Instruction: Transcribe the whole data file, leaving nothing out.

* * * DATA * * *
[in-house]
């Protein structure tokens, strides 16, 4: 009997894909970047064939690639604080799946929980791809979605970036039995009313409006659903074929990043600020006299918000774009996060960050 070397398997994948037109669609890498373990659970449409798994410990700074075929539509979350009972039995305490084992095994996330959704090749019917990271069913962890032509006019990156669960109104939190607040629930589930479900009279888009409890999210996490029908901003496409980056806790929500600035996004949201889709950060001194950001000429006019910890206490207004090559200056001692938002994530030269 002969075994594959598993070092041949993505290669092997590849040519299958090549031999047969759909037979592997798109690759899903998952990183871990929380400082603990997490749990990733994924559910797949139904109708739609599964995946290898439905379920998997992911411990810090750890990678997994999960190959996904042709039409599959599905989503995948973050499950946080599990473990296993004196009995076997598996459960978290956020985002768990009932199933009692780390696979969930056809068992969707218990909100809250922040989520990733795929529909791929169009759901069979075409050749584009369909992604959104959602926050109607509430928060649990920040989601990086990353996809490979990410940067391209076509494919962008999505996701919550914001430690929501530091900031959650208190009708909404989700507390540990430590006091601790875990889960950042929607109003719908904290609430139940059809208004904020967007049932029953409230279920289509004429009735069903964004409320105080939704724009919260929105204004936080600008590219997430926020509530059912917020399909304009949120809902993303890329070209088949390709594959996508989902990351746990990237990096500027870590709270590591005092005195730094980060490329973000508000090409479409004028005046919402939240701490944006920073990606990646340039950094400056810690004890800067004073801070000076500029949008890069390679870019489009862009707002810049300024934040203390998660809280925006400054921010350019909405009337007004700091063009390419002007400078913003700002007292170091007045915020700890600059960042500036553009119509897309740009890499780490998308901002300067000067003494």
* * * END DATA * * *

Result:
[in-house]
């Protein structure tokens, strides 16, 4: 009997894909970047064939690639604080799946929980791809979605970036039995009313409006659903074929990043600020006299918000774009996060960050 070397398997994948037109669609890498373990659970449409798994410990700074075929539509979350009972039995305490084992095994996330959704090749019917990271069913962890032509006019990156669960109104939190607040629930589930479900009279888009409890999210996490029908901003496409980056806790929500600035996004949201889709950060001194950001000429006019910890206490207004090559200056001692938002994530030269 002969075994594959598993070092041949993505290669092997590849040519299958090549031999047969759909037979592997798109690759899903998952990183871990929380400082603990997490749990990733994924559910797949139904109708739609599964995946290898439905379920998997992911411990810090750890990678997994999960190959996904042709039409599959599905989503995948973050499950946080599990473990296993004196009995076997598996459960978290956020985002768990009932199933009692780390696979969930056809068992969707218990909100809250922040989520990733795929529909791929169009759901069979075409050749584009369909992604959104959602926050109607509430928060649990920040989601990086990353996809490979990410940067391209076509494919962008999505996701919550914001430690929501530091900031959650208190009708909404989700507390540990430590006091601790875990889960950042929607109003719908904290609430139940059809208004904020967007049932029953409230279920289509004429009735069903964004409320105080939704724009919260929105204004936080600008590219997430926020509530059912917020399909304009949120809902993303890329070209088949390709594959996508989902990351746990990237990096500027870590709270590591005092005195730094980060490329973000508000090409479409004028005046919402939240701490944006920073990606990646340039950094400056810690004890800067004073801070000076500029949008890069390679870019489009862009707002810049300024934040203390998660809280925006400054921010350019909405009337007004700091063009390419002007400078913003700002007292170091007045915020700890600059960042500036553009119509897309740009890499780490998308901002300067000067003494």